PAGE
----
The Japanese Bobtail presents the overall impression of a medium-sized cat with clean lines and bone structure, well-muscled but straight and slender rather than massive in build. The unique set of this cat’s eyes, combined with high cheekbones and a long parallel nose, lend a distinctive Japanese cast to the face. The short tail resembles a bunny tail with the hair fanning out to create a pom-pom appearance, which effectively camouflages underlying bone structure of the tail. Overall type, composed of balance, elegance, and refinement is essence of Japanese Bobtail breed.
Friendliness To Other Pets
Friendliness To Children
Need for Attention
Affection Toward Its Owners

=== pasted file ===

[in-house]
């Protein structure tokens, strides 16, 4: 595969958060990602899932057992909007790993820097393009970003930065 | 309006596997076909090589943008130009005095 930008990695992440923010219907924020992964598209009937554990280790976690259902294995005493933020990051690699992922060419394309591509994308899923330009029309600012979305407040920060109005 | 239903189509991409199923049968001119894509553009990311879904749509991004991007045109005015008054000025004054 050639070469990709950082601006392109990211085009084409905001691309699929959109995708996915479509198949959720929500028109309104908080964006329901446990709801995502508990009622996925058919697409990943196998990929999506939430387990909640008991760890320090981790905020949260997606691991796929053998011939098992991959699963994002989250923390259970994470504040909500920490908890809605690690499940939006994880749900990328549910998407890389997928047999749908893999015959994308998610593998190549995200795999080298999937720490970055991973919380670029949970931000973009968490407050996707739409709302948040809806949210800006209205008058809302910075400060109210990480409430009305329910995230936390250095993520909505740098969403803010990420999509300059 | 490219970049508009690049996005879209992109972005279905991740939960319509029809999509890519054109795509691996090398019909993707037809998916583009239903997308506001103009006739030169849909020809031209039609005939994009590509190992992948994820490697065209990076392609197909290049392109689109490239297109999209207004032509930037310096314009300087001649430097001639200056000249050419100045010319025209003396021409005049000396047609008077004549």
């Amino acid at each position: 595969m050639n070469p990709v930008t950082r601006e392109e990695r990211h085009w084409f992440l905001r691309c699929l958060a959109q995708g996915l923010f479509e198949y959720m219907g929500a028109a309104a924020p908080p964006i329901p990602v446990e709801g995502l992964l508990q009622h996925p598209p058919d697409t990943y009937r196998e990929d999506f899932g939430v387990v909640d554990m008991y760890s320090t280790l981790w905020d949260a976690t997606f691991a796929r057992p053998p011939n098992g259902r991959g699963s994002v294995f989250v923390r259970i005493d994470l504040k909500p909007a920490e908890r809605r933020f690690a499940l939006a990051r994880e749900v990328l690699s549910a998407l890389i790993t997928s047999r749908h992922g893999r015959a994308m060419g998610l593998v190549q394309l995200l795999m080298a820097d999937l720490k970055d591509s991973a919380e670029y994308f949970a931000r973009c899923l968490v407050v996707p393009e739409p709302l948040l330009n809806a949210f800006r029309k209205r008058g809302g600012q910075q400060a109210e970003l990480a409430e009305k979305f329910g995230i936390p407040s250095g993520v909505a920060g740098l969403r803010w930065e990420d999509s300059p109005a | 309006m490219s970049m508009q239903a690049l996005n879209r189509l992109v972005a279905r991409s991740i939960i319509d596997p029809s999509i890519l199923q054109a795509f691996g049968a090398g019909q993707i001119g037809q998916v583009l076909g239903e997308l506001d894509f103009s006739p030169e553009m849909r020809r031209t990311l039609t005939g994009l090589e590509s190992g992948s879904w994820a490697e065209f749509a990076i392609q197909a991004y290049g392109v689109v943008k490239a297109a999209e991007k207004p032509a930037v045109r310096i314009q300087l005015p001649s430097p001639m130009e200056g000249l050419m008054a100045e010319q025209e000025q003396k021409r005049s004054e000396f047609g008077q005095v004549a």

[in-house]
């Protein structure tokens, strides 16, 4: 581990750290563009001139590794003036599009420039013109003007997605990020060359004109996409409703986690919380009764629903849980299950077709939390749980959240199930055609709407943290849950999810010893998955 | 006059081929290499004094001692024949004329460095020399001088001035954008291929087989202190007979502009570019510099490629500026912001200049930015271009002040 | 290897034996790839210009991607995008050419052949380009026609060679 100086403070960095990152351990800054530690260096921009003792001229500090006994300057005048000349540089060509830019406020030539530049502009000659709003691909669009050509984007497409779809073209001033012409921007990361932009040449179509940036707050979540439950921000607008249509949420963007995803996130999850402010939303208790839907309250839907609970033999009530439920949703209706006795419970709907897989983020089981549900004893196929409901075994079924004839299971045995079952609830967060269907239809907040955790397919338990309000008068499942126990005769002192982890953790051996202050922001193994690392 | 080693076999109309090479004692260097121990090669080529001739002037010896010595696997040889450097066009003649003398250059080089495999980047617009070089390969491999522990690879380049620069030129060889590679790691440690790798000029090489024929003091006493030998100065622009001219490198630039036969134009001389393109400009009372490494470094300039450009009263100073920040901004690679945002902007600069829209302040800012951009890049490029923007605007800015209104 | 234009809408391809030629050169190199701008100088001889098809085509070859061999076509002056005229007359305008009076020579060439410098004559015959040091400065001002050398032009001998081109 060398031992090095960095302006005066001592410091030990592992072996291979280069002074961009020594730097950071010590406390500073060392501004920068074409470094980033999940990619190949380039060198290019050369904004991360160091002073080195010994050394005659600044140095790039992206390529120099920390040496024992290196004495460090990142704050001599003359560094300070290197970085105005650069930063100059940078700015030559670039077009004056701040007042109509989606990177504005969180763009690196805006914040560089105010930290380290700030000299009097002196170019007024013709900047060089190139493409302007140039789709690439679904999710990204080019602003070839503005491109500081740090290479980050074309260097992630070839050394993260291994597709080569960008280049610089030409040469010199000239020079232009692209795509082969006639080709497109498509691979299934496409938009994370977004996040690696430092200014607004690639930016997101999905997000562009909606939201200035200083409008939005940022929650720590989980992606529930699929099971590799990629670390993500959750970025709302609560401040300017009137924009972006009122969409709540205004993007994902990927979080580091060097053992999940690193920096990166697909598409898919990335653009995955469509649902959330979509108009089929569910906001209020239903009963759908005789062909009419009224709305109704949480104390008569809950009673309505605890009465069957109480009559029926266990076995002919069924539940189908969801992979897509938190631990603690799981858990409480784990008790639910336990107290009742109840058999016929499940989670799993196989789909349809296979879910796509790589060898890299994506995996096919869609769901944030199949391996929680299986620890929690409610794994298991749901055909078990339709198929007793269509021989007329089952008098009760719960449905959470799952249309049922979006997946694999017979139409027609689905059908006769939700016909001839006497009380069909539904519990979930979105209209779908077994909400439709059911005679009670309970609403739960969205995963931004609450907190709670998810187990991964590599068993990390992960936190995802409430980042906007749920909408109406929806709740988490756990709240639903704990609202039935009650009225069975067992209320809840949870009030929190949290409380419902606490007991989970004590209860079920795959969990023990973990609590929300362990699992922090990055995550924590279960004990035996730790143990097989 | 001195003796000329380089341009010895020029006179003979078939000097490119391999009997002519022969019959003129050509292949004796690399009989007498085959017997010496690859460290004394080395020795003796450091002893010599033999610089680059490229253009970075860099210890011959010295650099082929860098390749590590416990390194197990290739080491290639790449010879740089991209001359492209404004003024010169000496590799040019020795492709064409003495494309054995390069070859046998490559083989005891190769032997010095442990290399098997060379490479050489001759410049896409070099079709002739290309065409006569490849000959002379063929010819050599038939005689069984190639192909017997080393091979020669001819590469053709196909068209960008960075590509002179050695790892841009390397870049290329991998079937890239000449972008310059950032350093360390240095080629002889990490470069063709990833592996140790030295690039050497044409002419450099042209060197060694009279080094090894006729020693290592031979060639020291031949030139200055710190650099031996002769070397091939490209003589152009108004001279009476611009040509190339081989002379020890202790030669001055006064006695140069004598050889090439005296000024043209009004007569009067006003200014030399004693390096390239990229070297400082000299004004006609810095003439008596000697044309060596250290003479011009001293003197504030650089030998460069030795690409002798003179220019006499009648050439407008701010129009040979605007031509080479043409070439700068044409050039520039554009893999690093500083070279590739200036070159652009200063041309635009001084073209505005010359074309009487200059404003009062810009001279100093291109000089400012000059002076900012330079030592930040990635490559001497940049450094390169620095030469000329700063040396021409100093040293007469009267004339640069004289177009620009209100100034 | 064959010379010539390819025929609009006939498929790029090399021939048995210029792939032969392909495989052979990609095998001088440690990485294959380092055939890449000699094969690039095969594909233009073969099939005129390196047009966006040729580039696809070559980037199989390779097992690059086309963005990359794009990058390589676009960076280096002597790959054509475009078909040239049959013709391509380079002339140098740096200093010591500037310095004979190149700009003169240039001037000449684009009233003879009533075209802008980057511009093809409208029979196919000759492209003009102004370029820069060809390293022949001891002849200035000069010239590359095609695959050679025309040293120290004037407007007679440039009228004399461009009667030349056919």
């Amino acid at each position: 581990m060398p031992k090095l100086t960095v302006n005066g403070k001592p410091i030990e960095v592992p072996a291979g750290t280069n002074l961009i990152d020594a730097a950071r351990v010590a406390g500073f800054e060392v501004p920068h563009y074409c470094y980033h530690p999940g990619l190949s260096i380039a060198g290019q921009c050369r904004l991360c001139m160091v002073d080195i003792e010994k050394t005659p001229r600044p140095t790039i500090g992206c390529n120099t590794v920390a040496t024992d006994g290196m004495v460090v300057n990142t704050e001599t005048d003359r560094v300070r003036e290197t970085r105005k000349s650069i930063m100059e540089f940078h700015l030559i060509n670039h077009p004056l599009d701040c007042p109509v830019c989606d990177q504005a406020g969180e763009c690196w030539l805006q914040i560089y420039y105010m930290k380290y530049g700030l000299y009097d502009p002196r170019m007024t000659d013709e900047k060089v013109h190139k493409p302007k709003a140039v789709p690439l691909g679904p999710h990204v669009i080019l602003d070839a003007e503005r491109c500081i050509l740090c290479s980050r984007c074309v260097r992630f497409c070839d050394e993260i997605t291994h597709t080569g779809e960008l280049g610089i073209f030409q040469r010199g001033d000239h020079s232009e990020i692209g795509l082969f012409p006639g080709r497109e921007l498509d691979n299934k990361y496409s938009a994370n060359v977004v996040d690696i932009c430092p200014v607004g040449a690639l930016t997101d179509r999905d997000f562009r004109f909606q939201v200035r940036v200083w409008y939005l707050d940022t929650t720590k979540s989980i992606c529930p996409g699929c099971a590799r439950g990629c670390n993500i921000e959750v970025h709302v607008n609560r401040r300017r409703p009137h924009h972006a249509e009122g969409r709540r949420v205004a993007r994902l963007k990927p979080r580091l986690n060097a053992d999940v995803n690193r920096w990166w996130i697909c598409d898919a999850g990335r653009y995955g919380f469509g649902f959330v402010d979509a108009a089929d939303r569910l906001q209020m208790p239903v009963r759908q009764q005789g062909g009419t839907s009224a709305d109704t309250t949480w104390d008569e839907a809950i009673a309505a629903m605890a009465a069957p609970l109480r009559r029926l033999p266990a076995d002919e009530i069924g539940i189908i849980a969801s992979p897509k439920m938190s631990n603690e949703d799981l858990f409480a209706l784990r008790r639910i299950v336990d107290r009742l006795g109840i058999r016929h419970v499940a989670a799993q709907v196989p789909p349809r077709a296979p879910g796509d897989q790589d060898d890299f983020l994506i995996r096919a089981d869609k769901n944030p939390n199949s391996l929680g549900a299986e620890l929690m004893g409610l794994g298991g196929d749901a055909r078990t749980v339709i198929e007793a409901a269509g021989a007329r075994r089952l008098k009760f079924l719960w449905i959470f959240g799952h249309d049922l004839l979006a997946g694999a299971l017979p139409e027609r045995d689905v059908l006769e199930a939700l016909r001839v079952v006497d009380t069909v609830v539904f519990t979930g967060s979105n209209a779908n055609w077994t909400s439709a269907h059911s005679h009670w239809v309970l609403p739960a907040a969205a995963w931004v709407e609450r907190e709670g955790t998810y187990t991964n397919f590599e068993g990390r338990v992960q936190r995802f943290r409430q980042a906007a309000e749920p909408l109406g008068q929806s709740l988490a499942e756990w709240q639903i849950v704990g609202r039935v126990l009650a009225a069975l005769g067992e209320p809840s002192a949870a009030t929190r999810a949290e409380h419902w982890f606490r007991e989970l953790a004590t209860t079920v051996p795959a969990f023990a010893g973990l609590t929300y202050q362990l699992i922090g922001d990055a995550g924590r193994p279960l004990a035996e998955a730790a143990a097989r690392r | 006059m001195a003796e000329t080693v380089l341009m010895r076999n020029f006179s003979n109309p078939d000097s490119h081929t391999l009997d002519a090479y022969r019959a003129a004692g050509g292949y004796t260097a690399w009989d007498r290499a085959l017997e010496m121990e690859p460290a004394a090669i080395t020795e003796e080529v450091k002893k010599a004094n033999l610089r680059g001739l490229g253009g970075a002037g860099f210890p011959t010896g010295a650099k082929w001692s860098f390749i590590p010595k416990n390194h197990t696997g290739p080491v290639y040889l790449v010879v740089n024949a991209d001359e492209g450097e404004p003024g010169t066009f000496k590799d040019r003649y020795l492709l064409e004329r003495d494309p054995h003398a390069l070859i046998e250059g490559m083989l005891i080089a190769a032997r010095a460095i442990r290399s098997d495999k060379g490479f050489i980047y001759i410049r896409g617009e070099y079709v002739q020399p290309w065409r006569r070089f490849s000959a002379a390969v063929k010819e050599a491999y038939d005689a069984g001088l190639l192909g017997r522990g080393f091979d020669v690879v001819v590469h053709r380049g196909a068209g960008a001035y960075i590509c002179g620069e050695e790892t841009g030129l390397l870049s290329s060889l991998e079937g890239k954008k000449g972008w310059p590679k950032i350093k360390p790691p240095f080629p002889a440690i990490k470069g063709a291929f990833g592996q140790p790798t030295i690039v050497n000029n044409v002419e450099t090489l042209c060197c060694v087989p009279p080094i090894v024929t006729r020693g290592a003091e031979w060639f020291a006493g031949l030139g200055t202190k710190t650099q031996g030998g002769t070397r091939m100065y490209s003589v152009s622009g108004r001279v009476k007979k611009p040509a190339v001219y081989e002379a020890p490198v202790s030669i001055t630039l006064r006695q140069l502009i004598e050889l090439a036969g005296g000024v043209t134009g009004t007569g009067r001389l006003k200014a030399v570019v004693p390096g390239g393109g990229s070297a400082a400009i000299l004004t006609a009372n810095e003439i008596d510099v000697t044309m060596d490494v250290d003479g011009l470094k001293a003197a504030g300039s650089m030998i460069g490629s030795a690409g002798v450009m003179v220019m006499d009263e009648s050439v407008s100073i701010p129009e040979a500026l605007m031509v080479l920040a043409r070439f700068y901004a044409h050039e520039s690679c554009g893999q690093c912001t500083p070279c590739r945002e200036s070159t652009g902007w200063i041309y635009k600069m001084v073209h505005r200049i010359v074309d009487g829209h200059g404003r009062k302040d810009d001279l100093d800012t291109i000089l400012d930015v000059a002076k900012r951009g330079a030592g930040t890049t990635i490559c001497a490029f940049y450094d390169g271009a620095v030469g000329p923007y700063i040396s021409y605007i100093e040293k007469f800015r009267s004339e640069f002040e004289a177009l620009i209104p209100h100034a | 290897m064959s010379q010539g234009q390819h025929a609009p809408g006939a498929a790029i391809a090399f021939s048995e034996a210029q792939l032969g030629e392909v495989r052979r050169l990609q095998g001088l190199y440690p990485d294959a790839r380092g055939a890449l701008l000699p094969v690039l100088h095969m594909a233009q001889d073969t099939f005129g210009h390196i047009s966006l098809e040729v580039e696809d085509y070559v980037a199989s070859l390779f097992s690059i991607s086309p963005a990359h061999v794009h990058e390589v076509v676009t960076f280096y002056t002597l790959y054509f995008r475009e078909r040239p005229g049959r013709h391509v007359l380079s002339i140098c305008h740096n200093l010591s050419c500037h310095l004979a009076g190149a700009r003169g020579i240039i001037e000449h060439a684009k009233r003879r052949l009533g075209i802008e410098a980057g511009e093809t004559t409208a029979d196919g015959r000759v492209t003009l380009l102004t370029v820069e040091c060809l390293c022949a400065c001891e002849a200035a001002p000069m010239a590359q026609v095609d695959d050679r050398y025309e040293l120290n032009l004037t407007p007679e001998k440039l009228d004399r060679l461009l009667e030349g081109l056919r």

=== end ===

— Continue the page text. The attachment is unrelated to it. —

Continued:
As elegant and clever as a Haiku, Japanese Bobtails are living works of art with their sculptured bodies, pert bobbed tails, alert ears, and large window-to-the-soul eyes. But they’re not just for admiring; they also possess a personality that will make you purr. Bobs make outstanding companions. Fearless and fierce as samurai warriors when on the hunt for a roving rodent or catnip mouse, Japanese Bobtails nevertheless passionately adore their human families and spend much of their waking hours at their favorite human’s side, chirping quiet queries and sticking curious noses into everyone’s business. They’re bold, intelligent, and energetic, and easily adjust to new people, situations, and animals, making them good show cats. Bobtails are very active; they are ever-present companions that stop short of being clingy. They want to be involved with their human companions and are more than willing to lend a paw when you need it—and even when you don’t. Bobtails also enjoy a good conversation; they have chirping voices that produce a wide range of tones; some breeders describe this as “singing.” Because of their high intelligence, Bobtails readily learn behaviors usually reserved for the canine crowd, such as fetching and learning to walk on a lead. Be careful what you teach them, however; if jumping on your stomach at three in the morning gets you up to feed them even once, they’ll jump on your stomach in the wee hours forevermore. Their intelligence can get them into mischief, since they are adept at opening cupboards and getting into off-limit rooms—and out of closed off rooms as well. At their most mischievous, how ever, they are loads of fun to watch. You’ll need no better excuse for neglecting the housework than watching the antics of your Japanese Bobtail at play.